# Counit component $\epsilon_d$ is an isomorphism only if $d$ lies in the essential image of the left adjoint

Let $$L\dashv R$$ be a pair of adjoint functors (say $$L\colon C\to D$$ and $$R\colon D\to C$$) with unit $$\eta\colon \mathrm{Id}\to R\circ L$$ and counit $$\epsilon\colon L\circ R\to \mathrm{Id}$$. Suppose that $$L$$ is fully faithful (hence that the unit is always an isomorphism).

Question: Does it follow that for each $$d\in D$$, the counit component $$\epsilon_d\colon L(R(d))\to \mathrm{id}$$ is an isomorphism if and only if $$d$$ lies in the essential image of $$L$$?

If $$\epsilon_d$$ is an isomorphism, then clearly $$d$$ lies in the essential image, but I'm not sure about the converse.

The motivation for the question is the idea that each adjunction restricts to an equivalence of subcategories (the subcategories given by the objects for which the unit or counit is an isomorphism). If the left adjoint happens to be fully faithful, it would be conceptually nice to say that the subcategory $$D$$ one gets in this way is precisely the essential image of $$L$$.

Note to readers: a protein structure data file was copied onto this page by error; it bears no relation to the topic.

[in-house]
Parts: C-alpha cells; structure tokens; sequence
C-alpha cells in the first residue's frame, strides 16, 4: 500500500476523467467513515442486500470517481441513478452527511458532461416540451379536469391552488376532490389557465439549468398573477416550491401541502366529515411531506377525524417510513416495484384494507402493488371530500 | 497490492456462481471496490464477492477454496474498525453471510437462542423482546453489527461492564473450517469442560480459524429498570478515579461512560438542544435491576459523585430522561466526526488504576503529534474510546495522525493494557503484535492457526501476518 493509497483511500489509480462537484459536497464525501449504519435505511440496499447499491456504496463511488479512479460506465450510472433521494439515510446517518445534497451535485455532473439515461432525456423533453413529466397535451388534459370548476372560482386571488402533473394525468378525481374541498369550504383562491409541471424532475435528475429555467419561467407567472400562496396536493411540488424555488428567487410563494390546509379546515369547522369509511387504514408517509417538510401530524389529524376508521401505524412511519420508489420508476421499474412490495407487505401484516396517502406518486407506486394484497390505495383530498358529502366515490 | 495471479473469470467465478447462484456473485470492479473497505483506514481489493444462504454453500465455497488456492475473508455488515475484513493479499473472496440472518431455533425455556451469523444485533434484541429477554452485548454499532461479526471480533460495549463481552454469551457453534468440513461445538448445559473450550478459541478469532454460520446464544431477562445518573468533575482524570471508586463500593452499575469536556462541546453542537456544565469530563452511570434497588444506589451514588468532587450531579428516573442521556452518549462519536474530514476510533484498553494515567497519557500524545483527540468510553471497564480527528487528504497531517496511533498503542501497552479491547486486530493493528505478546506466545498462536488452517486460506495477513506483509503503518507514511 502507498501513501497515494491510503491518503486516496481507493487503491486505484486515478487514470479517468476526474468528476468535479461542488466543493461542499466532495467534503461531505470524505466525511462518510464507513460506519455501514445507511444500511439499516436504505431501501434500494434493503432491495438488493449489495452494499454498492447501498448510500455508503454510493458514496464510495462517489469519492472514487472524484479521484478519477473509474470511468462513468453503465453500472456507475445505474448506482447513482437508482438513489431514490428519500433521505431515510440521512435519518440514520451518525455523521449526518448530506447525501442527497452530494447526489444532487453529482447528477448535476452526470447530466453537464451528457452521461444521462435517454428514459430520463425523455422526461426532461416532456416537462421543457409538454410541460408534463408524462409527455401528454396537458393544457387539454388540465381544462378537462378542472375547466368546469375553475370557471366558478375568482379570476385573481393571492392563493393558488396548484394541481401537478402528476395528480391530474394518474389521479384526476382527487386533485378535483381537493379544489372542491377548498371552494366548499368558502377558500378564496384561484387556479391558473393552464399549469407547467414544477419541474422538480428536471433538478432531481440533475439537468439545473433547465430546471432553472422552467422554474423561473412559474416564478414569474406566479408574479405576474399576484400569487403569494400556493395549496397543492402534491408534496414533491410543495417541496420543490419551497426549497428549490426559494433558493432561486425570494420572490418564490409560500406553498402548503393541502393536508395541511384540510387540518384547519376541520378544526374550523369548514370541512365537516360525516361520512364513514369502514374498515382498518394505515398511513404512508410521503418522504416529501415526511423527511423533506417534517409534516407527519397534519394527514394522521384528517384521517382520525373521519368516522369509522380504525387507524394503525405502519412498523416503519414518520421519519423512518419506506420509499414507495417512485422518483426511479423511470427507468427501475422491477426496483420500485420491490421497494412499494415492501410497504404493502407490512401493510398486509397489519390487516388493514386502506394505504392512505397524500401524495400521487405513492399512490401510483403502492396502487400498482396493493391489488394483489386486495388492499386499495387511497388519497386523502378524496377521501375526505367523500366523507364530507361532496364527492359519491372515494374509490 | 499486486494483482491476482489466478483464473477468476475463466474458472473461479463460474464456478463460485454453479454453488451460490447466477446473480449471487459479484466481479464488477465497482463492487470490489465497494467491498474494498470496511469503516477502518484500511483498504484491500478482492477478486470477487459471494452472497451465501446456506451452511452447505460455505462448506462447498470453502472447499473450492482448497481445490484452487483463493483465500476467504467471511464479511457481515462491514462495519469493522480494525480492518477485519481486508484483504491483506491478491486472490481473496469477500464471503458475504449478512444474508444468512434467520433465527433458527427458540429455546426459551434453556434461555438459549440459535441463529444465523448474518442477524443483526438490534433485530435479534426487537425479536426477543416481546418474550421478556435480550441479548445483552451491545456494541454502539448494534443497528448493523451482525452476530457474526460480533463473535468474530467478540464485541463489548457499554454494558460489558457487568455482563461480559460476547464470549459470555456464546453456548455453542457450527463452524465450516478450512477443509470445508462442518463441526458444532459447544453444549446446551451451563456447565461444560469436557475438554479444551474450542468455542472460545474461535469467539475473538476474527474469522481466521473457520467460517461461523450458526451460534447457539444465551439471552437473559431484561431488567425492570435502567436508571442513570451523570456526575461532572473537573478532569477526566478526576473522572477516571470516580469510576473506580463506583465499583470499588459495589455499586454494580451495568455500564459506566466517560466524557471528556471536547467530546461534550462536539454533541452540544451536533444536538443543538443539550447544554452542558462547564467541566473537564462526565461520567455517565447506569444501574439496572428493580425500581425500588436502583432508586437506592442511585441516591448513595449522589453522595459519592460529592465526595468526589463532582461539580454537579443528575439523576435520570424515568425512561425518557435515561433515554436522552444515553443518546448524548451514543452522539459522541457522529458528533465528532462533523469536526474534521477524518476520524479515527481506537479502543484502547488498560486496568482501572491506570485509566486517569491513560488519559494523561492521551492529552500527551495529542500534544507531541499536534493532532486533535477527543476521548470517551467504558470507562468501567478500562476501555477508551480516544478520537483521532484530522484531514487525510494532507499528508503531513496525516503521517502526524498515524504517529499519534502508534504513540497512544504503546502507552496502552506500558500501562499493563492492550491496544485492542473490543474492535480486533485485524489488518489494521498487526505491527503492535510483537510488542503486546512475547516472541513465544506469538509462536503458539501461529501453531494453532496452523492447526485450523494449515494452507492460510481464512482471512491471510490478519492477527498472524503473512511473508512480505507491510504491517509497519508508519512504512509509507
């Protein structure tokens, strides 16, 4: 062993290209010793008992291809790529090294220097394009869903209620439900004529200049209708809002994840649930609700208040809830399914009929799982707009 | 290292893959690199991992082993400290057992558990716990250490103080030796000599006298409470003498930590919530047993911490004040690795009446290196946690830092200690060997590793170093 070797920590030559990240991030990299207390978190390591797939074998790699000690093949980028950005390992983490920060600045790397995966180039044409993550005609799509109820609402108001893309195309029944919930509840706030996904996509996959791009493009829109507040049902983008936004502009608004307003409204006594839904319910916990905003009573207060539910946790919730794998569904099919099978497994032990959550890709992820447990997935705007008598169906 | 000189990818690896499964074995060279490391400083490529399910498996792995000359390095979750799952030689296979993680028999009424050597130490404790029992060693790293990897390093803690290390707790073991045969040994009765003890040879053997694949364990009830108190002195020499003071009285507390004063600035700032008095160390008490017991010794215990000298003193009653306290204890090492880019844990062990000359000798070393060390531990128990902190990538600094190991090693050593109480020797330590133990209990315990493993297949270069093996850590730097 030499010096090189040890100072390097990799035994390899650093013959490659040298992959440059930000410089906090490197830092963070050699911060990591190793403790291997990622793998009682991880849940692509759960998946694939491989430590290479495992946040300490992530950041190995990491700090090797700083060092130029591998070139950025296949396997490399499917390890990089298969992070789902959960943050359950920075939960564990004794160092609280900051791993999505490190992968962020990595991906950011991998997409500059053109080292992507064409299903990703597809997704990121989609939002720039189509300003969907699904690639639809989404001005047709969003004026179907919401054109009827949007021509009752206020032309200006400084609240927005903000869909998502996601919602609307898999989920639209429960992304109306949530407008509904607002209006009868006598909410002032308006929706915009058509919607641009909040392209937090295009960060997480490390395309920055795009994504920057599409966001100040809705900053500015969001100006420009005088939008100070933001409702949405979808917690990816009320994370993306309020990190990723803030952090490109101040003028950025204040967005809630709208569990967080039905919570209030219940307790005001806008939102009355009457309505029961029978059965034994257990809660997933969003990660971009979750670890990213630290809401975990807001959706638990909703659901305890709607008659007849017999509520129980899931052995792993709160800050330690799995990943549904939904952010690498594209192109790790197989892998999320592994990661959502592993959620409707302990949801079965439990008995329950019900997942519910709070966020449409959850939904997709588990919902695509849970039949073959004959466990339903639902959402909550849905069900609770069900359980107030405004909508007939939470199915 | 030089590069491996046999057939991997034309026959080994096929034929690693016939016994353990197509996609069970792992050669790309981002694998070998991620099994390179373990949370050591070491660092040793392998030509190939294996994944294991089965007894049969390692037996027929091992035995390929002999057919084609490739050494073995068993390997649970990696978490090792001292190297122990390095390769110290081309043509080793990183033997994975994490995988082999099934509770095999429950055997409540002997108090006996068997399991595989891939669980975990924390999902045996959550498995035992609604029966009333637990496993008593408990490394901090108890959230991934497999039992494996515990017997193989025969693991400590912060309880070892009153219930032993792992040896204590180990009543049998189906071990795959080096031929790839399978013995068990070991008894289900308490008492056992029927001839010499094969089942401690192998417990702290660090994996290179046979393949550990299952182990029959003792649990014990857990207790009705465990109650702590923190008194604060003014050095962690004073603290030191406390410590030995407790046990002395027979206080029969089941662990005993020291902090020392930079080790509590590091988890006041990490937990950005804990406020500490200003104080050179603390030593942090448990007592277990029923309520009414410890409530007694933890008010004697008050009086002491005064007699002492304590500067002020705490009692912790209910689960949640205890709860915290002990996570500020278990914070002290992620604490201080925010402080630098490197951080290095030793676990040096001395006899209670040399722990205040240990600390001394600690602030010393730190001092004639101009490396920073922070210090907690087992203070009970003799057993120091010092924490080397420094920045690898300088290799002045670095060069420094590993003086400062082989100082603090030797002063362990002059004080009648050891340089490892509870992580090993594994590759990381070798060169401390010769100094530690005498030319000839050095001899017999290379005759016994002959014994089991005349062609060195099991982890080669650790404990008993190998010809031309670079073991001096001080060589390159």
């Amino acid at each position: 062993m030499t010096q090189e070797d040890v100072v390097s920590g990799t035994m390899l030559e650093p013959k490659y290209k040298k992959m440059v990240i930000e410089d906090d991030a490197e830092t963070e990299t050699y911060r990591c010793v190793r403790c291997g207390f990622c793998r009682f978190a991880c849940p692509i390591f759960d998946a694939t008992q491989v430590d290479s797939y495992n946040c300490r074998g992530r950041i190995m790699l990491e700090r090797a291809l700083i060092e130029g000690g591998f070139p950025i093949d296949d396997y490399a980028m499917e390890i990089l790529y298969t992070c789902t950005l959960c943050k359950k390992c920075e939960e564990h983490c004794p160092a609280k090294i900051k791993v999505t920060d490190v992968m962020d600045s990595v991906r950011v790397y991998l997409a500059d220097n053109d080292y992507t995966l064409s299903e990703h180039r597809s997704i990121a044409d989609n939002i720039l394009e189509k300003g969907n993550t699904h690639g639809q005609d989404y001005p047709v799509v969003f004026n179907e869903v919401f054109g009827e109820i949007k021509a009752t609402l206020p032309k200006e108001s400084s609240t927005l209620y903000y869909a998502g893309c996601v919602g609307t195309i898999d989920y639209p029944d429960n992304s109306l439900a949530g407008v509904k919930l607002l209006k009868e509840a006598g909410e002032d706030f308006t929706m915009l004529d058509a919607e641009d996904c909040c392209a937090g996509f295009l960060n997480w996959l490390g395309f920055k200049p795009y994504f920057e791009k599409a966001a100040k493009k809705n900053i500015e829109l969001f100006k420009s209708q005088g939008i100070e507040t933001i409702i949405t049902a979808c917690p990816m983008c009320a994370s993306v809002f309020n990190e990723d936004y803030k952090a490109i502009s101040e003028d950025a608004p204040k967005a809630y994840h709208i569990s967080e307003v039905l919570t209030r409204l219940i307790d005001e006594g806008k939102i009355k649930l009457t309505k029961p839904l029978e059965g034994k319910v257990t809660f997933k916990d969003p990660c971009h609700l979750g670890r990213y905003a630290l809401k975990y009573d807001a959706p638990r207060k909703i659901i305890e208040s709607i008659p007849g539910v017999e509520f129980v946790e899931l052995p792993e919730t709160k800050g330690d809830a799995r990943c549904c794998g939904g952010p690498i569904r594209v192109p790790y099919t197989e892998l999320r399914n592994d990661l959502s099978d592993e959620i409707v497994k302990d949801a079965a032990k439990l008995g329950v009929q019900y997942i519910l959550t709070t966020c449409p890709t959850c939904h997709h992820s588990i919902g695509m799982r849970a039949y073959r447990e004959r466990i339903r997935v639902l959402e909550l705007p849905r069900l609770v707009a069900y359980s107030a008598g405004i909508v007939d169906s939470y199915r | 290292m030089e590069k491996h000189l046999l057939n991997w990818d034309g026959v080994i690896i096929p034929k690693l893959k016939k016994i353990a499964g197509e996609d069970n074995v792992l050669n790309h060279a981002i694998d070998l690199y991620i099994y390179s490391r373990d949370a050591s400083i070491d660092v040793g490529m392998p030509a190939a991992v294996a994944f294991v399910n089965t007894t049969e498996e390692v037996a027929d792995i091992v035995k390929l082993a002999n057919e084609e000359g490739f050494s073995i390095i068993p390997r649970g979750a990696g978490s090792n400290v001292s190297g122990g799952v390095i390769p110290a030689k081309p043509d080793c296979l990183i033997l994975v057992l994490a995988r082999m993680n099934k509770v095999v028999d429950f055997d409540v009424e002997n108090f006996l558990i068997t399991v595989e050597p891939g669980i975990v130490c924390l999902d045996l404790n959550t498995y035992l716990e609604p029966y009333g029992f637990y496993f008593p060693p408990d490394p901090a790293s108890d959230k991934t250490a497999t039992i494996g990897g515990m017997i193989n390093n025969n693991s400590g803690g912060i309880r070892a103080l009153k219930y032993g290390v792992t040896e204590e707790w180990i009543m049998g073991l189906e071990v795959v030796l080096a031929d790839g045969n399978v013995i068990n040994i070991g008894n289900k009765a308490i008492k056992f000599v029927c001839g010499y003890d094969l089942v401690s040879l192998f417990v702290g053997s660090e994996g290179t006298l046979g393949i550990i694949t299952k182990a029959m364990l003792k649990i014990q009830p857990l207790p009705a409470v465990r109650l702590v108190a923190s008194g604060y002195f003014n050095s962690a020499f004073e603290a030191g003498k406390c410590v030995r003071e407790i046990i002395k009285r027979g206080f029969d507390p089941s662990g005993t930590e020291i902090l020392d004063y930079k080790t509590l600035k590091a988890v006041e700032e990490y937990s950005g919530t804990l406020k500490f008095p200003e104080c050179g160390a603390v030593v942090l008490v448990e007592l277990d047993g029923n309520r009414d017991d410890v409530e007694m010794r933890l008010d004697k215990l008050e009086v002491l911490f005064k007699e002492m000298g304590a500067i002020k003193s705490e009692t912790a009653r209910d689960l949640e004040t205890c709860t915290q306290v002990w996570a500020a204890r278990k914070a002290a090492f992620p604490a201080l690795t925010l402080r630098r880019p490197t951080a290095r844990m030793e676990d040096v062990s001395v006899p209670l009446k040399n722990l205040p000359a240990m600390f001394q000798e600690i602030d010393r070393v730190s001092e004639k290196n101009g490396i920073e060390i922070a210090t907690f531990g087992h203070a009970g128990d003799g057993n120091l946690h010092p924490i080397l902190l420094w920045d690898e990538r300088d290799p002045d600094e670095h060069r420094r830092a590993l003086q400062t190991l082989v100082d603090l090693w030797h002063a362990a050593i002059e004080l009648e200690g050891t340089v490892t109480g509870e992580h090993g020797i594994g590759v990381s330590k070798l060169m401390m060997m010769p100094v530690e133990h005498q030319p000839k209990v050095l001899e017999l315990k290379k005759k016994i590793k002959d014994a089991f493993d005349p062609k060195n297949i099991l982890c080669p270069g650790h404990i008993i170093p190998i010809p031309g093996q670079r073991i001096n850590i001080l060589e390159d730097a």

Example: Consider the adjunction between any category $$C$$ and the category of simplicial objects of $$C$$ given by the evaluation at $$[0]$$ and the "constant simplicial object" functor. The left adjoint ("constant simplicial object") happens to be fully faithful.

• Here's a proof of the dual. Dec 23, 2023 at 10:18

Yes, this is a simple consequence of the triangle identities: if $$d\simeq L(c)$$, then $$L(c)\to LRL(c)\to L(c)$$ is the identity, where the first map is $$L(\eta_c)$$ and the second map is $$\epsilon_{L(c)}$$. Since the first map is an isomorphism, it follows that the second one must be an isomorphism too.